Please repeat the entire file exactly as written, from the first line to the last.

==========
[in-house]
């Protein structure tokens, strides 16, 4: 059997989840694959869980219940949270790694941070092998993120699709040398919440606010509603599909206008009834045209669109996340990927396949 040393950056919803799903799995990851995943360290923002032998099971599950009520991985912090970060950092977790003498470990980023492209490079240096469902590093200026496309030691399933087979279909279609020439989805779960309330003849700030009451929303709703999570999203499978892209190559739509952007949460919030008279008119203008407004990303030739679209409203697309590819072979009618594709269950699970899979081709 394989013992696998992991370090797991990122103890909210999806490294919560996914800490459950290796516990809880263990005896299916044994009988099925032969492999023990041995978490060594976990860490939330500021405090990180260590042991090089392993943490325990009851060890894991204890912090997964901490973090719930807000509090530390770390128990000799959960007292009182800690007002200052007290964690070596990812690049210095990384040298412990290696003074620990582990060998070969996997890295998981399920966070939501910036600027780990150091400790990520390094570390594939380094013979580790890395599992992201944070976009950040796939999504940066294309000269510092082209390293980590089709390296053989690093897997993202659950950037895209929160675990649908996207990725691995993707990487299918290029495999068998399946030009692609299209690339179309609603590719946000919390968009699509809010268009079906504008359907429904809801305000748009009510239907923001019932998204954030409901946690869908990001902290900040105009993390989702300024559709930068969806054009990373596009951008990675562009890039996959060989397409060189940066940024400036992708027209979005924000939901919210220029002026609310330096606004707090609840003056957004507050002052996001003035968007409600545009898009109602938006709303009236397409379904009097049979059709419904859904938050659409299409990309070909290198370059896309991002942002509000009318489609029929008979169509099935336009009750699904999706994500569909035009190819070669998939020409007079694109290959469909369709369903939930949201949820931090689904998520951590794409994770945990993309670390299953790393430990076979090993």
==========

[in-house]
């Protein structure tokens, strides 16, 4: 059997989840694959869980219940949270790694941070092998993120699709040398919440606010509603599909206008009834045209669109996340990927396949 040393950056919803799903799995990851995943360290923002032998099971599950009520991985912090970060950092977790003498470990980023492209490079240096469902590093200026496309030691399933087979279909279609020439989805779960309330003849700030009451929303709703999570999203499978892209190559739509952007949460919030008279008119203008407004990303030739679209409203697309590819072979009618594709269950699970899979081709 394989013992696998992991370090797991990122103890909210999806490294919560996914800490459950290796516990809880263990005896299916044994009988099925032969492999023990041995978490060594976990860490939330500021405090990180260590042991090089392993943490325990009851060890894991204890912090997964901490973090719930807000509090530390770390128990000799959960007292009182800690007002200052007290964690070596990812690049210095990384040298412990290696003074620990582990060998070969996997890295998981399920966070939501910036600027780990150091400790990520390094570390594939380094013979580790890395599992992201944070976009950040796939999504940066294309000269510092082209390293980590089709390296053989690093897997993202659950950037895209929160675990649908996207990725691995993707990487299918290029495999068998399946030009692609299209690339179309609603590719946000919390968009699509809010268009079906504008359907429904809801305000748009009510239907923001019932998204954030409901946690869908990001902290900040105009993390989702300024559709930068969806054009990373596009951008990675562009890039996959060989397409060189940066940024400036992708027209979005924000939901919210220029002026609310330096606004707090609840003056957004507050002052996001003035968007409600545009898009109602938006709303009236397409379904009097049979059709419904859904938050659409299409990309070909290198370059896309991002942002509000009318489609029929008979169509099935336009009750699904999706994500569909035009190819070669998939020409007079694109290959469909369709369903939930949201949820931090689904998520951590794409994770945990993309670390299953790393430990076979090993």